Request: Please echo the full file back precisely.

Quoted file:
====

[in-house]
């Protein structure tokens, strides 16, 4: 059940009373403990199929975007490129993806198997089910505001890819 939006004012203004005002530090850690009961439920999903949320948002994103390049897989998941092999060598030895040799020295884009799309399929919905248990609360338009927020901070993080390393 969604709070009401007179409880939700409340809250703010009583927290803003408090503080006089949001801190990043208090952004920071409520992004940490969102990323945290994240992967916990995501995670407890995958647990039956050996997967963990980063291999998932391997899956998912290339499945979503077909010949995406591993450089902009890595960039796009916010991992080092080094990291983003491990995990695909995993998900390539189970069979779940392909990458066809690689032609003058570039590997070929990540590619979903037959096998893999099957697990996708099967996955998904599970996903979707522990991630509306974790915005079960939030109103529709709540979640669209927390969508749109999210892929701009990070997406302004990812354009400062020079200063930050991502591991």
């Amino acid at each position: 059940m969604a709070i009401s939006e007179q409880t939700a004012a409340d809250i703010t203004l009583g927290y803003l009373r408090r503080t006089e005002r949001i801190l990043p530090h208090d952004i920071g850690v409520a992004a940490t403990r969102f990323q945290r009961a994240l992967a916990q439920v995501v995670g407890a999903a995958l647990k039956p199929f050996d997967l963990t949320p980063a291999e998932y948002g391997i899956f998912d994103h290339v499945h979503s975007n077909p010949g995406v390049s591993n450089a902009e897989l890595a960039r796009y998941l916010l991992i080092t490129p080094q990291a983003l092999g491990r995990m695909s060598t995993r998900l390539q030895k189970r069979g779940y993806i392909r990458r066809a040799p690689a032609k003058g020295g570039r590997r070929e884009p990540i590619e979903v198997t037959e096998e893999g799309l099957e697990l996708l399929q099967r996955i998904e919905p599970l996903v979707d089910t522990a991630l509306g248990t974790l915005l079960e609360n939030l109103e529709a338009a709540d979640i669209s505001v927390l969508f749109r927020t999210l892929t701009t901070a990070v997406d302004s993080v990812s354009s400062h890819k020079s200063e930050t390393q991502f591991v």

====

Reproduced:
[in-house]
């Protein structure tokens, strides 16, 4: 059940009373403990199929975007490129993806198997089910505001890819 939006004012203004005002530090850690009961439920999903949320948002994103390049897989998941092999060598030895040799020295884009799309399929919905248990609360338009927020901070993080390393 969604709070009401007179409880939700409340809250703010009583927290803003408090503080006089949001801190990043208090952004920071409520992004940490969102990323945290994240992967916990995501995670407890995958647990039956050996997967963990980063291999998932391997899956998912290339499945979503077909010949995406591993450089902009890595960039796009916010991992080092080094990291983003491990995990695909995993998900390539189970069979779940392909990458066809690689032609003058570039590997070929990540590619979903037959096998893999099957697990996708099967996955998904599970996903979707522990991630509306974790915005079960939030109103529709709540979640669209927390969508749109999210892929701009990070997406302004990812354009400062020079200063930050991502591991």
């Amino acid at each position: 059940m969604a709070i009401s939006e007179q409880t939700a004012a409340d809250i703010t203004l009583g927290y803003l009373r408090r503080t006089e005002r949001i801190l990043p530090h208090d952004i920071g850690v409520a992004a940490t403990r969102f990323q945290r009961a994240l992967a916990q439920v995501v995670g407890a999903a995958l647990k039956p199929f050996d997967l963990t949320p980063a291999e998932y948002g391997i899956f998912d994103h290339v499945h979503s975007n077909p010949g995406v390049s591993n450089a902009e897989l890595a960039r796009y998941l916010l991992i080092t490129p080094q990291a983003l092999g491990r995990m695909s060598t995993r998900l390539q030895k189970r069979g779940y993806i392909r990458r066809a040799p690689a032609k003058g020295g570039r590997r070929e884009p990540i590619e979903v198997t037959e096998e893999g799309l099957e697990l996708l399929q099967r996955i998904e919905p599970l996903v979707d089910t522990a991630l509306g248990t974790l915005l079960e609360n939030l109103e529709a338009a709540d979640i669209s505001v927390l969508f749109r927020t999210l892929t701009t901070a990070v997406d302004s993080v990812s354009s400062h890819k020079s200063e930050t390393q991502f591991v």